Toronto Mayor Says City in Shock After Mass Shooting

Toronto Mayor Says City in Shock After Mass Shooting

Toronto Mayor Says City in Shock After Mass Shooting

A gunman opened fire on the streets of Toronto, killing two people - a 10-year-old girl and 18-year-old girl - wounding 13 others and sparking an outpouring of grief for the Canadian city.

The 29-year-old gunman died following an exchange of gunfire with police.

Mayor John Tory said he was "outraged that someone has unleashed such a bad attack on our city and people innocently enjoying a Sunday evening".

The shooting happened on Danforth Avenue in the city's Greektown neighbourhood, an area filled with restaurants.

Meanwhile, Hussain's family emailed a statement to CBC News outlining a life-long struggle with mental illness, depression and psychosis.

Shortly after the authorities named Hussain, his family released a statement expressing condolences to the families of the victims and the horror they felt after learning of his actions.

Medication and therapy had failed to help him, they said, adding that they "could never imagine that this would be his devastating and destructive end".

Desirae Shapiro, 19, right, and her mother, Gina Shapiro, friends of 18-year-old Danforth shooting victim Reese Fallon, mourn after visiting a makeshift memorial, Monday, July 23, 2018, in Toronto, remembering the victims of the shooting on Sunday.

Police say at least nine victims have been shot, and they have been rushed to hospital for treatment.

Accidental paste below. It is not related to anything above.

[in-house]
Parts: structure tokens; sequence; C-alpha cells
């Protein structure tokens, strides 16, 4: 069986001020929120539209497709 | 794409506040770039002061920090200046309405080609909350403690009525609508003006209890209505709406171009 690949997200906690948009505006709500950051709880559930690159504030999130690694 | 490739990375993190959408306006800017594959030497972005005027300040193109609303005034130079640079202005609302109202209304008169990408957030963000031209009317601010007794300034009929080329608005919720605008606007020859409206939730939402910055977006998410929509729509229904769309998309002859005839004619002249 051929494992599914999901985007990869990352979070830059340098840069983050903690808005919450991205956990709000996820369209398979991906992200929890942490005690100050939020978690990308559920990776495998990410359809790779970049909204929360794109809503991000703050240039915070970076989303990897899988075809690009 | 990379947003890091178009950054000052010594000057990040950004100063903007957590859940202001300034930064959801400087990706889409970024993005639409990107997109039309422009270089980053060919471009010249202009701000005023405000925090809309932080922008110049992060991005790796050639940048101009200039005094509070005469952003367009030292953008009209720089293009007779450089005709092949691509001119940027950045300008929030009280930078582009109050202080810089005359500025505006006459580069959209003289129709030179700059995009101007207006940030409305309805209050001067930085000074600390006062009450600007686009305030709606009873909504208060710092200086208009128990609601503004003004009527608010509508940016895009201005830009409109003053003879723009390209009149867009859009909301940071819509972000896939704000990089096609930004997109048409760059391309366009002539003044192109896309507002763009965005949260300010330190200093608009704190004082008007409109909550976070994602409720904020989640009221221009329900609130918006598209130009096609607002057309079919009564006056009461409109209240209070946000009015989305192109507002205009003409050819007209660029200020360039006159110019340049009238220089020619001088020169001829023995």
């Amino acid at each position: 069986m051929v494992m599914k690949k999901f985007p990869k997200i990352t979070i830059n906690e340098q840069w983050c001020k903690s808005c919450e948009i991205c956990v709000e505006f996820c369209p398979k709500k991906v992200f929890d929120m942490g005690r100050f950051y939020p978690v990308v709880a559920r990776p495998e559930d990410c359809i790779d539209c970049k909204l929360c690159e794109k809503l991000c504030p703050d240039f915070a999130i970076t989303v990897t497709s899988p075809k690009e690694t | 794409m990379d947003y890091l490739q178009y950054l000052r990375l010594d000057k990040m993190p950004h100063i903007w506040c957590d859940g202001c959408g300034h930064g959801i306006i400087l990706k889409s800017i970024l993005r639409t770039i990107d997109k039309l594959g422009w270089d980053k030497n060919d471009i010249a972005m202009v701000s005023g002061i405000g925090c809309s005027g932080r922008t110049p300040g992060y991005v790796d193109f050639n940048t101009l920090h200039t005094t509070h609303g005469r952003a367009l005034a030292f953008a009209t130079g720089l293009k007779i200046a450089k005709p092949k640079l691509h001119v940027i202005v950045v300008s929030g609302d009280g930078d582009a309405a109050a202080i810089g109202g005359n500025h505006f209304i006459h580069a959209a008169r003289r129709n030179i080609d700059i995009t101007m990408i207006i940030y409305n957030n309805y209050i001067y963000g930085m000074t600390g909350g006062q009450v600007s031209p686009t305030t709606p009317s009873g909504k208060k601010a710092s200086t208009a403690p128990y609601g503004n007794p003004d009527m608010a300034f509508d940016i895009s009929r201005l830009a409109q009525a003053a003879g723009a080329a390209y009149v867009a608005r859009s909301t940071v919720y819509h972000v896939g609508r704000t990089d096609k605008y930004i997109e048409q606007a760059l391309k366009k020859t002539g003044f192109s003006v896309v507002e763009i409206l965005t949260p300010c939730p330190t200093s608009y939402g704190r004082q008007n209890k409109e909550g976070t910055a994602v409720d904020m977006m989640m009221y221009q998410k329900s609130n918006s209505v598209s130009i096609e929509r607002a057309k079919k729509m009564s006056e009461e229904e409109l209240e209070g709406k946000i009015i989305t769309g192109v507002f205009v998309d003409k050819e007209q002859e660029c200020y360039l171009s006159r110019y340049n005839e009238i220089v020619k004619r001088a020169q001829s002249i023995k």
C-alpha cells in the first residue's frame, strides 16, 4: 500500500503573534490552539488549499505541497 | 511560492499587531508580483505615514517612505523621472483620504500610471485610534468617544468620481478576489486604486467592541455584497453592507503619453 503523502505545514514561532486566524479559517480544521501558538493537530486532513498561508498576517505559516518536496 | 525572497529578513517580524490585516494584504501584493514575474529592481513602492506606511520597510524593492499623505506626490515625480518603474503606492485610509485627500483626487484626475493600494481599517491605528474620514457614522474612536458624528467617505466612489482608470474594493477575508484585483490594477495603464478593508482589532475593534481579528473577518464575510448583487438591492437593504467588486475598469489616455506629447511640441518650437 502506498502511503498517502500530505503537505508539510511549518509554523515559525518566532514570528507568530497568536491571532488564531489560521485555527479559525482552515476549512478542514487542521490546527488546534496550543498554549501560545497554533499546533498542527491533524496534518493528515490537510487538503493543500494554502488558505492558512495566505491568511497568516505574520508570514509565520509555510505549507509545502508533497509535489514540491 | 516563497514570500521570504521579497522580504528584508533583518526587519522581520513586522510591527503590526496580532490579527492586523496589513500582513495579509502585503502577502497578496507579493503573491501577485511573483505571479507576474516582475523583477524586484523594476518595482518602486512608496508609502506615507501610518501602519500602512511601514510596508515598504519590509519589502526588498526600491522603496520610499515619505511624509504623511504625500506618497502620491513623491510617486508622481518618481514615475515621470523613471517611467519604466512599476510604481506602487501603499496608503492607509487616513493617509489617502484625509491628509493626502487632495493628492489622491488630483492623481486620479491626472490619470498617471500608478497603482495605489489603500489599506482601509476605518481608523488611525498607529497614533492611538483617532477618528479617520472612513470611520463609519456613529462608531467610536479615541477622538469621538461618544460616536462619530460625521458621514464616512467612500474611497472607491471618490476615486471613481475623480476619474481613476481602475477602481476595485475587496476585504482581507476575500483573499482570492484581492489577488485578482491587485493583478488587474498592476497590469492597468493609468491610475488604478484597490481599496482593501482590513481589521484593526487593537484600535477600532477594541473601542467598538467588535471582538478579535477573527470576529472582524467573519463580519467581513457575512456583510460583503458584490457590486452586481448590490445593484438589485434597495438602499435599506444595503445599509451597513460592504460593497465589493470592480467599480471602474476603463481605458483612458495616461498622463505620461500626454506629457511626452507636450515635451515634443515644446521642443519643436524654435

Police Chief Mark Saunders earlier said he would not speculate on a motive but did not rule out terrorism.

The shooter also died in an exchange of gunfire, after killing one woman, critically injuring a young girl, and injuring 12 others.

Tory called the shooting an "unspeakable" act and said the time had come to confront the rising prevalence of guns in the city, which has experienced a spike in shootings in recent weeks.

An army of police, paramedics and other emergency personnel soon descended on the scene, while area residents, some in pyjamas, emerged from their homes to see what was happening.

Toronto Mayor John Tory, speaking at the overnight news conference, acknowledged the Canadian city's problems with gun violence.

"Why does anyone in this city need to have a gun at all?" he asked in an address to city councillors on Monday morning. Authorities have not disclosed a motive.

Bill Blair, Canada's newly appointed minister of border security and organised crime who has been given the job of tackling gun violence, met with Tory on Monday afternoon.

Prime Minister Justin Trudeau said on Twitter: "The people of Toronto are strong, resilient and fearless - and we'll be there to support you through this hard time".

A neighbour living near the apartment where Hussain lived with his parents said Faisal told him he previously worked in a bakery and as a grocer.

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